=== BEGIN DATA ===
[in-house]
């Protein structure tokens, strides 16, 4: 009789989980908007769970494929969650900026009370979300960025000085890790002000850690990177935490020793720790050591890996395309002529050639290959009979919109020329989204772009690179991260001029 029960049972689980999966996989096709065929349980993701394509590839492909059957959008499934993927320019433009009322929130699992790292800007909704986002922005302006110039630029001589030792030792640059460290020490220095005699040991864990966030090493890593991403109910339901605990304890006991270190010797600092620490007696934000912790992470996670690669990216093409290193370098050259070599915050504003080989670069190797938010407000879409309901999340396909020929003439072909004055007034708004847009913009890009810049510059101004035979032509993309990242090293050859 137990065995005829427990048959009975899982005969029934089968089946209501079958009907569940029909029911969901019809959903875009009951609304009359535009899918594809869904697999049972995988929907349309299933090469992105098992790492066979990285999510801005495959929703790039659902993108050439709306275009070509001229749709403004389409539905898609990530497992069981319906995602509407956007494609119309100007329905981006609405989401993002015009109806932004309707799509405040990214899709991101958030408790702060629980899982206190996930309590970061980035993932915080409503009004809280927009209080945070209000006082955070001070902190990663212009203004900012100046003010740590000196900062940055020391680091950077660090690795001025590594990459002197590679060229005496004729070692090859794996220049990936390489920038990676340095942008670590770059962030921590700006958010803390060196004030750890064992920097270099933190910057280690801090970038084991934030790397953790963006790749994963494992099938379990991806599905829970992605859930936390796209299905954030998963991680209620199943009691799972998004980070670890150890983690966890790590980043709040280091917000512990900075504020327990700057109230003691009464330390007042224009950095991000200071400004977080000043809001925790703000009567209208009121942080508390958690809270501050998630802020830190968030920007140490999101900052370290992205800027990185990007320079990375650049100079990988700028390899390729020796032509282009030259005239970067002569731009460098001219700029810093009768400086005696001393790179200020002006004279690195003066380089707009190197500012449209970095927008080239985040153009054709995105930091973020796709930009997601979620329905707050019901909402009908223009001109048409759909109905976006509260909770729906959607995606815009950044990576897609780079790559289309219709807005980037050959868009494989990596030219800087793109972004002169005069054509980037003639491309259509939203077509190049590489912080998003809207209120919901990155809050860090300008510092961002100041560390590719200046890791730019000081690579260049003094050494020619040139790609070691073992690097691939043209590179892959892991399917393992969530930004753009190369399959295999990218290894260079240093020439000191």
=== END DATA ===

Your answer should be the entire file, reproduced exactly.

[in-house]
């Protein structure tokens, strides 16, 4: 009789989980908007769970494929969650900026009370979300960025000085890790002000850690990177935490020793720790050591890996395309002529050639290959009979919109020329989204772009690179991260001029 029960049972689980999966996989096709065929349980993701394509590839492909059957959008499934993927320019433009009322929130699992790292800007909704986002922005302006110039630029001589030792030792640059460290020490220095005699040991864990966030090493890593991403109910339901605990304890006991270190010797600092620490007696934000912790992470996670690669990216093409290193370098050259070599915050504003080989670069190797938010407000879409309901999340396909020929003439072909004055007034708004847009913009890009810049510059101004035979032509993309990242090293050859 137990065995005829427990048959009975899982005969029934089968089946209501079958009907569940029909029911969901019809959903875009009951609304009359535009899918594809869904697999049972995988929907349309299933090469992105098992790492066979990285999510801005495959929703790039659902993108050439709306275009070509001229749709403004389409539905898609990530497992069981319906995602509407956007494609119309100007329905981006609405989401993002015009109806932004309707799509405040990214899709991101958030408790702060629980899982206190996930309590970061980035993932915080409503009004809280927009209080945070209000006082955070001070902190990663212009203004900012100046003010740590000196900062940055020391680091950077660090690795001025590594990459002197590679060229005496004729070692090859794996220049990936390489920038990676340095942008670590770059962030921590700006958010803390060196004030750890064992920097270099933190910057280690801090970038084991934030790397953790963006790749994963494992099938379990991806599905829970992605859930936390796209299905954030998963991680209620199943009691799972998004980070670890150890983690966890790590980043709040280091917000512990900075504020327990700057109230003691009464330390007042224009950095991000200071400004977080000043809001925790703000009567209208009121942080508390958690809270501050998630802020830190968030920007140490999101900052370290992205800027990185990007320079990375650049100079990988700028390899390729020796032509282009030259005239970067002569731009460098001219700029810093009768400086005696001393790179200020002006004279690195003066380089707009190197500012449209970095927008080239985040153009054709995105930091973020796709930009997601979620329905707050019901909402009908223009001109048409759909109905976006509260909770729906959607995606815009950044990576897609780079790559289309219709807005980037050959868009494989990596030219800087793109972004002169005069054509980037003639491309259509939203077509190049590489912080998003809207209120919901990155809050860090300008510092961002100041560390590719200046890791730019000081690579260049003094050494020619040139790609070691073992690097691939043209590179892959892991399917393992969530930004753009190369399959295999990218290894260079240093020439000191």